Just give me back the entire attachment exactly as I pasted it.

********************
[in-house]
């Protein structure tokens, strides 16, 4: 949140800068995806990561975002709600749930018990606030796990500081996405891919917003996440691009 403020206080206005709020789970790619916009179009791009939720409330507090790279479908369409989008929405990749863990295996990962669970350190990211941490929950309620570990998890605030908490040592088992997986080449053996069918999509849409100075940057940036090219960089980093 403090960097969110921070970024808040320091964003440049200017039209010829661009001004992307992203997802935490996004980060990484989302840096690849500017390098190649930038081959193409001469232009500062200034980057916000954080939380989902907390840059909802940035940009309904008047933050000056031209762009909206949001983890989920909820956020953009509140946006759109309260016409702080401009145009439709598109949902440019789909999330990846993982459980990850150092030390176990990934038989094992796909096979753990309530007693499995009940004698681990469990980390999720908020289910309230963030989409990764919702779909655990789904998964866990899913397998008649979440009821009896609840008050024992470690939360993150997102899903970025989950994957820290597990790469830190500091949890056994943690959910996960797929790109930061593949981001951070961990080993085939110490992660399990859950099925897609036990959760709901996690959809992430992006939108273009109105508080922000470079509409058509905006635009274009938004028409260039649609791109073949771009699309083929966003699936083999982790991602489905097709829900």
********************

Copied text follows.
[in-house]
């Protein structure tokens, strides 16, 4: 949140800068995806990561975002709600749930018990606030796990500081996405891919917003996440691009 403020206080206005709020789970790619916009179009791009939720409330507090790279479908369409989008929405990749863990295996990962669970350190990211941490929950309620570990998890605030908490040592088992997986080449053996069918999509849409100075940057940036090219960089980093 403090960097969110921070970024808040320091964003440049200017039209010829661009001004992307992203997802935490996004980060990484989302840096690849500017390098190649930038081959193409001469232009500062200034980057916000954080939380989902907390840059909802940035940009309904008047933050000056031209762009909206949001983890989920909820956020953009509140946006759109309260016409702080401009145009439709598109949902440019789909999330990846993982459980990850150092030390176990990934038989094992796909096979753990309530007693499995009940004698681990469990980390999720908020289910309230963030989409990764919702779909655990789904998964866990899913397998008649979440009821009896609840008050024992470690939360993150997102899903970025989950994957820290597990790469830190500091949890056994943690959910996960797929790109930061593949981001951070961990080993085939110490992660399990859950099925897609036990959760709901996690959809992430992006939108273009109105508080922000470079509409058509905006635009274009938004028409260039649609791109073949771009699309083929966003699936083999982790991602489905097709829900």